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Scandals Are a Test of Democracy
Paul Lin

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Corruption Cases Prove a Test for Democracy
`The scandal is both a test of Taiwan's democratic system and a milestone in the nation's democracy.'

The insider trading case involving President Chen Shui-bian's son-in-law Chao Chien-ming is surrounded by sensational rumors. The final verdict, however, will be issued by the courts. Just a cursory look at those facts that can already be confirmed, however, is enough to make us all sigh.

The insider-trading scandal has inflicted serious damage on the Democratic Progressive Party's (DPP) image. But if we can step away from the blue-green antagonism and instead look at the overall situation, the scandal is both a test of Taiwan's democratic system and a milestone in the nation's democracy.

In addition to the international mouthpieces of the Chinese Communist Party (CCP), Taiwan's pan-blue politicians have been most keen to sensationalize the scandal.

They would do well to remember that in the days of the Chinese Nationalist Party regime under former presidents Chiang Kai-shek and Chiang Ching-kuo, no one dared touch upon the issues involving the "Princeling Party."

The worst that could happen to personnel in those days was a demotion. KMT Legislator Chiu Yi was scheduled to deliver a speech in Beijing to boast his self-proclaimed heroic ability to reveal government corruption scandals. But his speech was blocked by China and he could only suffer the embarrassment and return to Taiwan. One wonders why Chiu did not have the guts to hold a press conference to talk about China's suppression of free speech.

Because of a CCP internal power struggle, Shanghai real estate tycoon Zhou Zhengyi was detained on May 26, 2003 amid a crackdown against businessmen accused of using bribery and influence peddling to profit from China's economic reforms.

Zhou was released from prison last week after serving a three-year sentence for fraud and stock manipulation. The news of his release, however, was blocked, Zhou has disappeared, and no one knows were to reach him.

But Zhou is no innocent. Because Zhou is connected to CCP politburo member and Shanghai Party Chief Chen Liangyu and is a good friend of Jiang Mianheng), son of former Chinese president Jiang Zemin, Zheng Enchong, an attorney representing Shanghai City against Zhou, has been arrested on charges of illegally obtaining state secrets. If this was happening in Taiwan, could Zheng have ended up like this?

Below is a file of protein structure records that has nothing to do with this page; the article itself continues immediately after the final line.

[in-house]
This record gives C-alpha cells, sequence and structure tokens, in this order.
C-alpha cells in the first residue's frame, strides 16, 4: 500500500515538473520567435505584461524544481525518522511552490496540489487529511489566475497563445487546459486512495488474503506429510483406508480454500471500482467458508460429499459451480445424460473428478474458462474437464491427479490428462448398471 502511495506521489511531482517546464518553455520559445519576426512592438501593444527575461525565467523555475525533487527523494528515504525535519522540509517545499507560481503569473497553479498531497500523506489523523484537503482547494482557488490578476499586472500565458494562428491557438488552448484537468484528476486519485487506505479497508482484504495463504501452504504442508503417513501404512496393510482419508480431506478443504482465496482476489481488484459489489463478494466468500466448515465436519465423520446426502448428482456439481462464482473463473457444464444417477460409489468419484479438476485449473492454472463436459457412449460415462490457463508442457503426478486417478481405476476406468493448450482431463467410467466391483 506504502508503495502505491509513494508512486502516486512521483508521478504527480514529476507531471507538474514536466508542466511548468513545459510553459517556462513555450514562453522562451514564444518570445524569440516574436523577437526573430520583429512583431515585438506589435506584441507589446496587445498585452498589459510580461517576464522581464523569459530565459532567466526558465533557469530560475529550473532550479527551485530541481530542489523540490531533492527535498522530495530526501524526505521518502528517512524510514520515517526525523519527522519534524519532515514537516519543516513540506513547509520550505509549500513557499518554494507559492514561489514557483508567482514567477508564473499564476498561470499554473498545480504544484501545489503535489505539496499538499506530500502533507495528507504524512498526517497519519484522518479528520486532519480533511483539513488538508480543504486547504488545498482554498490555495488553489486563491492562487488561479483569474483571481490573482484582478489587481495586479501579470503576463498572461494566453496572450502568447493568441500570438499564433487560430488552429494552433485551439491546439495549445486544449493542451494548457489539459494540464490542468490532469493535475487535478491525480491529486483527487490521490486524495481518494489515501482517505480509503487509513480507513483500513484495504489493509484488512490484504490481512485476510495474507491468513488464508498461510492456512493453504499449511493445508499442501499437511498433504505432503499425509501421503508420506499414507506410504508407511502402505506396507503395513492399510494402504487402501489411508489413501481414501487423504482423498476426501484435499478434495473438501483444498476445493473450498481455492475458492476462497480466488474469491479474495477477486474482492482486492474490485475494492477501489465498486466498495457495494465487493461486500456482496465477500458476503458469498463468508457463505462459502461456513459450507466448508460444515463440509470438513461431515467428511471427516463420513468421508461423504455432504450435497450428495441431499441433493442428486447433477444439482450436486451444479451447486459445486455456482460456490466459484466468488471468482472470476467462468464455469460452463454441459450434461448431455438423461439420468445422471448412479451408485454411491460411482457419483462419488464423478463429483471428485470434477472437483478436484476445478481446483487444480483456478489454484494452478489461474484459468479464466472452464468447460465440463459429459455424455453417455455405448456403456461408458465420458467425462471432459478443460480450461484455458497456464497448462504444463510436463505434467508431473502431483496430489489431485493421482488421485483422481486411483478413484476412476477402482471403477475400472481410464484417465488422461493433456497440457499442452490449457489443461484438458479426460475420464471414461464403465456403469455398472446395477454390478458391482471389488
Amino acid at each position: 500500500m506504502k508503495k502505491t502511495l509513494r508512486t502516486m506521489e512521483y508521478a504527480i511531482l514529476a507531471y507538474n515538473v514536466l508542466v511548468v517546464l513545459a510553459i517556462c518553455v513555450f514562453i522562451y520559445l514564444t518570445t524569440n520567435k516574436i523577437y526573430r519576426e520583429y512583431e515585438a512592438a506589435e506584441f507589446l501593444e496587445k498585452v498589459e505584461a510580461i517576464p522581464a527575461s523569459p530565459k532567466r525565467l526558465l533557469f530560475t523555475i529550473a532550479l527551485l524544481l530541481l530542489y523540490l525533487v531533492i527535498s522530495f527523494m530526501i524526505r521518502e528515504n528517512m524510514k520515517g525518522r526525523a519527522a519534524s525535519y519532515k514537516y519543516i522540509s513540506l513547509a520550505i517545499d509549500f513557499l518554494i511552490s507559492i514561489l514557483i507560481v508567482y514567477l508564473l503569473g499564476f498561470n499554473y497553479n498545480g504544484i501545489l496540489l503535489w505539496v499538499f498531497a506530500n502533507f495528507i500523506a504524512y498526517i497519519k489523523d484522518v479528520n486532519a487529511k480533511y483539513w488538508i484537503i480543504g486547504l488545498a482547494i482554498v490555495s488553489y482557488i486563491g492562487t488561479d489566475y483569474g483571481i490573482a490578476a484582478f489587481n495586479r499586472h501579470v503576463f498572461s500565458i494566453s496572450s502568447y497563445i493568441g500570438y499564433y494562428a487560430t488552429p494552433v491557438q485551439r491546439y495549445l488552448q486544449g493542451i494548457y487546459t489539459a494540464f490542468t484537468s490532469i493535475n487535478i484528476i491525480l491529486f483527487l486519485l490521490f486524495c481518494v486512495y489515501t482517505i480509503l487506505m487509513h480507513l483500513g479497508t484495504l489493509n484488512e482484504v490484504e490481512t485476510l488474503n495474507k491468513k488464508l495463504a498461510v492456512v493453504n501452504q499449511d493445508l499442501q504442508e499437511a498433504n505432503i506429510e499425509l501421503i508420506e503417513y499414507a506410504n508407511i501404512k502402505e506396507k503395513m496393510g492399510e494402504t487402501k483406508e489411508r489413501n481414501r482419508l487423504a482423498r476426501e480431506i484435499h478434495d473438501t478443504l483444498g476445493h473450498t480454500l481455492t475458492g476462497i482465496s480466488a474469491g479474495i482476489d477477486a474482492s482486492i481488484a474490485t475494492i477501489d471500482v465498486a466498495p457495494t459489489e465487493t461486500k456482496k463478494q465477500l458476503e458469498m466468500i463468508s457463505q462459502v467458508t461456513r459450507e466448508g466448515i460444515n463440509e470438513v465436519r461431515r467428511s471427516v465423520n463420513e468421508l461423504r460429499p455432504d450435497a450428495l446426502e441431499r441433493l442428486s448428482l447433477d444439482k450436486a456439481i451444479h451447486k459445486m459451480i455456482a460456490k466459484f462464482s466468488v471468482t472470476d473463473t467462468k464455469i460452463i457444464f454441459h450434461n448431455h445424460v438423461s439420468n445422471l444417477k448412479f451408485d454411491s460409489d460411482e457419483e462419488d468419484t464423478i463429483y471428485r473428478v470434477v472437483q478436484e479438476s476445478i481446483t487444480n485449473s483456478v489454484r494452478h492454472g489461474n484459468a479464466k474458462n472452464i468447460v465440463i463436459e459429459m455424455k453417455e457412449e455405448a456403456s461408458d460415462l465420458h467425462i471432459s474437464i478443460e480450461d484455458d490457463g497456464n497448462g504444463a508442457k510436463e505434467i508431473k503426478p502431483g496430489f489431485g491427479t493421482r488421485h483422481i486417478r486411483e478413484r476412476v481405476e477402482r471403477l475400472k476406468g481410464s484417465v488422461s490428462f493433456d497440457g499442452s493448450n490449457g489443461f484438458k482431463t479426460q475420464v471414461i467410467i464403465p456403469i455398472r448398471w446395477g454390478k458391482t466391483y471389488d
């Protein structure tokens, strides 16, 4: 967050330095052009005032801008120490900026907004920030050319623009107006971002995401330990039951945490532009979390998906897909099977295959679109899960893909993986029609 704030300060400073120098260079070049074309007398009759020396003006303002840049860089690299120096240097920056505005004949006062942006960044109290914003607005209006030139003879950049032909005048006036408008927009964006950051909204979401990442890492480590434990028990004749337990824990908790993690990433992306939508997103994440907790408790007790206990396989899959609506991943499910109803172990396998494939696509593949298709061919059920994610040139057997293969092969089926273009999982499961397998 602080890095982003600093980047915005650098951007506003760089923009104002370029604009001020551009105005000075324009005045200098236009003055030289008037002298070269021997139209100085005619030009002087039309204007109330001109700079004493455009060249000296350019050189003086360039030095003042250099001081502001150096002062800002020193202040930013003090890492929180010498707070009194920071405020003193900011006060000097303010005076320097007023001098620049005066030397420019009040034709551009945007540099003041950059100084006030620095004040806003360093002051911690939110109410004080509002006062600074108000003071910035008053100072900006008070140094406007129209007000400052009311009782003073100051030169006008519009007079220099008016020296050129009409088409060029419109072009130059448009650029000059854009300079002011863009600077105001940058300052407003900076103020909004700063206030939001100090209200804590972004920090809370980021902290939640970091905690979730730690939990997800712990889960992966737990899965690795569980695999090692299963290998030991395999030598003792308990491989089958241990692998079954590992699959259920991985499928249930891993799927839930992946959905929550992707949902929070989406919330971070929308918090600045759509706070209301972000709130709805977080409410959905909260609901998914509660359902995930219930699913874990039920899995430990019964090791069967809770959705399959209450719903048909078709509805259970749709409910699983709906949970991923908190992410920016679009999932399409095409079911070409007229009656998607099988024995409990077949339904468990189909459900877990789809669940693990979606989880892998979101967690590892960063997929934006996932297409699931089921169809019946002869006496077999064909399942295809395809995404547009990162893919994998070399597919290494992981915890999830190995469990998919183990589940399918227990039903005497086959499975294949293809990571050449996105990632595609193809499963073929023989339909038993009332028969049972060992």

Comparing Zheng's sticky end with Chiu's heroic image, we see that anyone revealing corruption in China is sent to prison, and this only serves to highlight the preciousness of Taiwan's democracy. It is also the main reason why Taiwan must not unify with China.

This is not to say, however, that the scandals in Taiwan are acceptable or that the democratic system is not flawed. The rule of law is required in order to guarantee a healthy democratic system.

First, judging from the information available, Chao almost certainly was involved in insider-trading and other illegal activities. All these things cross legal and moral boundaries. Nevertheless, certain people have been talking irresponsibly and spreading rumors, and this will compromise judicial independence.

Second, Chao's family members and even the first family have been implicated in the insider-trading scandal, and this is proof of the vitality of Taiwan's democratic system. If, however, all scandals are driven by one-party or self-centered partisan wrangling, then it is a distortion of the meaning of democracy. Using double standards when revealing scandals or using scandals to divert public attention from one's own faults is not to the benefit of Taiwan's democracy, and it may even cause Taiwan to return to the old authoritarian political system.

Third, how should the DPP officials deal with recent scandals? Whether they treat the scandals from a personal, party or national perspective will be a serious test of their own democratic maturity. Green-camp supporters should also ask: who can truly help the DPP step out from the shadow of this scandal?

Finally, the first family must face up to its role in the current problems and rely on sincerity to restore its prestige and credibility. It must respond to public suspicion with honesty.

Only this way will the image of the first family and, more importantly, Taiwan's democracy be safeguarded.

Paul Lin is a political commentator based in New York.

Translated by Lin Ya-ti

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